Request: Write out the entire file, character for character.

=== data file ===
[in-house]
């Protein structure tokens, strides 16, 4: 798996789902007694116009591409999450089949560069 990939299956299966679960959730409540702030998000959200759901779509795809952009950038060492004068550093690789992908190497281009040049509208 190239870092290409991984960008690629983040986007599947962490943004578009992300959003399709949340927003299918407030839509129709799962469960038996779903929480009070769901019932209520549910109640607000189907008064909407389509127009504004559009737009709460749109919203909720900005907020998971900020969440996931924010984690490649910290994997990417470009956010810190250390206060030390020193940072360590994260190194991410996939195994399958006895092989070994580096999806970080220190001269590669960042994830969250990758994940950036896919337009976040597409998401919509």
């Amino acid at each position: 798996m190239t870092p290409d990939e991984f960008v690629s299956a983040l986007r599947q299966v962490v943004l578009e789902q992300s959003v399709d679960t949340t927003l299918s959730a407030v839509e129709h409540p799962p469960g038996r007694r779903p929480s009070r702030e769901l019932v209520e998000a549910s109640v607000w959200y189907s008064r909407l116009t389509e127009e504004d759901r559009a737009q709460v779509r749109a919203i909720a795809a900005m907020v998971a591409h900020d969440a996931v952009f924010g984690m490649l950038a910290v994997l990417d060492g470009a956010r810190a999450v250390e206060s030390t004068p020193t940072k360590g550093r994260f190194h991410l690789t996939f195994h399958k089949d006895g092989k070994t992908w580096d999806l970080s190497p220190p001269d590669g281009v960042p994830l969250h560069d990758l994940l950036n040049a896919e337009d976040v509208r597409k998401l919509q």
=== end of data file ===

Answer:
[in-house]
């Protein structure tokens, strides 16, 4: 798996789902007694116009591409999450089949560069 990939299956299966679960959730409540702030998000959200759901779509795809952009950038060492004068550093690789992908190497281009040049509208 190239870092290409991984960008690629983040986007599947962490943004578009992300959003399709949340927003299918407030839509129709799962469960038996779903929480009070769901019932209520549910109640607000189907008064909407389509127009504004559009737009709460749109919203909720900005907020998971900020969440996931924010984690490649910290994997990417470009956010810190250390206060030390020193940072360590994260190194991410996939195994399958006895092989070994580096999806970080220190001269590669960042994830969250990758994940950036896919337009976040597409998401919509």
């Amino acid at each position: 798996m190239t870092p290409d990939e991984f960008v690629s299956a983040l986007r599947q299966v962490v943004l578009e789902q992300s959003v399709d679960t949340t927003l299918s959730a407030v839509e129709h409540p799962p469960g038996r007694r779903p929480s009070r702030e769901l019932v209520e998000a549910s109640v607000w959200y189907s008064r909407l116009t389509e127009e504004d759901r559009a737009q709460v779509r749109a919203i909720a795809a900005m907020v998971a591409h900020d969440a996931v952009f924010g984690m490649l950038a910290v994997l990417d060492g470009a956010r810190a999450v250390e206060s030390t004068p020193t940072k360590g550093r994260f190194h991410l690789t996939f195994h399958k089949d006895g092989k070994t992908w580096d999806l970080s190497p220190p001269d590669g281009v960042p994830l969250h560069d990758l994940l950036n040049a896919e337009d976040v509208r597409k998401l919509q």